Shifting Salaries and Switching Jobs

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piggy bankWhile many employees have felt stuck at their current salary point for the past several years, and good jobs have been hard to come, recent data suggests that employers are experiencing a turnaround involving their pay structures which often involve increasing pay ranges by several percentage points. Asking for a raise during a time of mass layoffs and industry-wide cutbacks and freezes may seem especially intimidating, or even inappropriate, but now more than any other period since the start of the recent recession, employers seem more willing to accommodate for pay raises for the right people.

A recent survey conducted by PayScale showed that 60 percent of employers reported adjusting their pay structure in some manner over the prior 12 months and 44 percent adjusted salaries by increases between 1 and 5 percent. The data are certainly suggestive of a period of opportunity for those seeking better pay at their current job, but many career experts agree that the best time to negotiate for higher pay is before accepting a job offer. For starters, approaching a salary increase at this stage is seen as more “fair” since the request comes during a transitional phase; and asking for a raise at this time is much less stressful than during a performance review.

If lessening work stress isn’t enough for you, consider that all future raises will be based on that original salary number, so the higher you start, the more you will earn in the short, and especially the long, term. Your starting salary is one of the defining variables of your career and you will be attached to it for an extended period, so it should be the best one you can negotiate. As an added bonus, showing your willingness and skill to negotiate for more money or benefits demonstrates how seriously you are taking the job and how invested you are in yourself and your future success with the company.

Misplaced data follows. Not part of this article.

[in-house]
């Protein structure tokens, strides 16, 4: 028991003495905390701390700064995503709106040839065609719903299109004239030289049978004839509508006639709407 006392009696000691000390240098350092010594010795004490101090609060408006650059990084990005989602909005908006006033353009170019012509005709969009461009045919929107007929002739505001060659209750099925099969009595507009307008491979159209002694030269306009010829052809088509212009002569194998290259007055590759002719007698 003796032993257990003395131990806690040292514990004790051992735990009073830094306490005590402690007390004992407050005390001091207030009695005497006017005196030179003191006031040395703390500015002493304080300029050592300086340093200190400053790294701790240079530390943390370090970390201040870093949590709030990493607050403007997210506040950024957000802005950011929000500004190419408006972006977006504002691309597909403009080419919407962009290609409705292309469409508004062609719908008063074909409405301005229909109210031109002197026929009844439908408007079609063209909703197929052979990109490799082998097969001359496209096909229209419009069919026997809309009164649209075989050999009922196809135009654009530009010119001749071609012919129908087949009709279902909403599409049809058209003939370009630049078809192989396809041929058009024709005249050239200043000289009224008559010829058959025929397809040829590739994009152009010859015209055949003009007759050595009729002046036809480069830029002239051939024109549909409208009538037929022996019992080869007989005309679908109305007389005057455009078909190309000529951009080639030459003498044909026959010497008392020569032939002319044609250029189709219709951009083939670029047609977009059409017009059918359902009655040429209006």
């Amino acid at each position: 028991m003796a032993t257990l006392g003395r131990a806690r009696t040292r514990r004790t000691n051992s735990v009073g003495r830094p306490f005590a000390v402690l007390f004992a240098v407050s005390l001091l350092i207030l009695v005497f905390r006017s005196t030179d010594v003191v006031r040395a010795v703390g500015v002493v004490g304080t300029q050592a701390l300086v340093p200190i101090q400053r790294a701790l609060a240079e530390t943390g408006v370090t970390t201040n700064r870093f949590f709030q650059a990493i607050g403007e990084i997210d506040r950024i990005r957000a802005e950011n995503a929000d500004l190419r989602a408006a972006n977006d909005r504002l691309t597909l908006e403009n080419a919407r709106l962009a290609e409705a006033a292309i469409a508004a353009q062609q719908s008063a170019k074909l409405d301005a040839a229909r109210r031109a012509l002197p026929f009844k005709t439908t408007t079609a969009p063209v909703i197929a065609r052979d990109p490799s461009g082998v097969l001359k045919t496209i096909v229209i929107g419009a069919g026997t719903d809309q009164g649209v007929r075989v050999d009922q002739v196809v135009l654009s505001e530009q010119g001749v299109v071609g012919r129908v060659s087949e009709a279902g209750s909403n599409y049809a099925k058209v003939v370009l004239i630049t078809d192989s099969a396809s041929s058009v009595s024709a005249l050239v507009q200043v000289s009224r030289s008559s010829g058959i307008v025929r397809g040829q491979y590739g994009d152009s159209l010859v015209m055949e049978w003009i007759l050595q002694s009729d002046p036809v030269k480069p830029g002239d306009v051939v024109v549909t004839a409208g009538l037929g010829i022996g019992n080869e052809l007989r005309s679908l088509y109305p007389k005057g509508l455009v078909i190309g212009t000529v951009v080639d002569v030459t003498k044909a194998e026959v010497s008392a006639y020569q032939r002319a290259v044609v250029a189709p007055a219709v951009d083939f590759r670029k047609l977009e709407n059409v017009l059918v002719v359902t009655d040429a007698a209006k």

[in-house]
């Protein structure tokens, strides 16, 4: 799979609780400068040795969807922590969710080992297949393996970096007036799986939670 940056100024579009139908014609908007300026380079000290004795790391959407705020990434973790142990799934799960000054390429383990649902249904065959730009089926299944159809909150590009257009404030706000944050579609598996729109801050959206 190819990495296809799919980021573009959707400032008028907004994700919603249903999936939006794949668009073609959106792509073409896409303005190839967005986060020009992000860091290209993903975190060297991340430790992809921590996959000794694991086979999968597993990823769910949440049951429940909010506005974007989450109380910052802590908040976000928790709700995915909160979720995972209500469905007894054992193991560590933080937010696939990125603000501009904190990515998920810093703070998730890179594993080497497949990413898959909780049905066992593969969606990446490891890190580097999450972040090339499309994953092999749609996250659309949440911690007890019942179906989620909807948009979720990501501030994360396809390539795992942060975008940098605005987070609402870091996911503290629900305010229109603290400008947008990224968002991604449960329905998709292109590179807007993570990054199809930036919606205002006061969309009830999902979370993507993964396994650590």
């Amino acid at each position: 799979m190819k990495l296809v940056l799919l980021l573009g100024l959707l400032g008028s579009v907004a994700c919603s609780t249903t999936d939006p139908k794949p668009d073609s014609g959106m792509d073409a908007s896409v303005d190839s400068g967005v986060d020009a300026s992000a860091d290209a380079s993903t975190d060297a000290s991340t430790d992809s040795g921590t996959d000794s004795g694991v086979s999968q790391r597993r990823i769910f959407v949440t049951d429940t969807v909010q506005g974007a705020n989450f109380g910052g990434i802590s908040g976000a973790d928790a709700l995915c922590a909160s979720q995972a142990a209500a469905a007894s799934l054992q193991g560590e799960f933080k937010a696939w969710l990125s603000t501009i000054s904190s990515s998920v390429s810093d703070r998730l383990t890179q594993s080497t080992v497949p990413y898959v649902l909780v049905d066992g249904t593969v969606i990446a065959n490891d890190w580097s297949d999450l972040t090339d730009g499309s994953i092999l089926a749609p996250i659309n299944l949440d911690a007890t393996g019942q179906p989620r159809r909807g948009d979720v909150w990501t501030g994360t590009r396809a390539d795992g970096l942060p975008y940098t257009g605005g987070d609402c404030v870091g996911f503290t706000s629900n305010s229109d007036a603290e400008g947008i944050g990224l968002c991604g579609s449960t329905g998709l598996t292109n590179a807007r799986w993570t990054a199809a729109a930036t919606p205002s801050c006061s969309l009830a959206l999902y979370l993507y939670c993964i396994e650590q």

Even if a potential employer is unwilling to budge on the salary, other factors such as benefits packages, vacation time, and schedule are also negotiable and may be as valuable to you as a monetary raise. In fact, an employer may be more willing to meet you in the middle for non-salary portions of your total compensation package. The worst case scenario here is that the employer will say no. Even if your offer is much too high, the job offer won’t be rescinded. If anything, you will have gained respect for having the courage to negotiate for a better offer. However, in order to avoid making an outlandish request, research job sites that compare salaries by industry or setup informational interviews with company employees to learn about their compensation practices ahead of time.

In the words of Alexa von Tobel, CEO and founder of LearnVest, “Absolutely the best time to boost your income is when you’re starting your next job. It’s a transition phase, so the discussion is fair game.” On negotiating a higher salary before accepting a job, she says, “It’s a way of saying, here’s what I’m great at doing and here’s why this salary makes sense.”

Read more in Salary Negotiation

Joshua Bjerke, from Savannah, Georgia, focuses on articles involving the labor force, economy, and HR topics including new technology and workplace news. Joshua has a B.A. in Political Science with a Minor in International Studies and is currently pursuing his M.A. in International Security.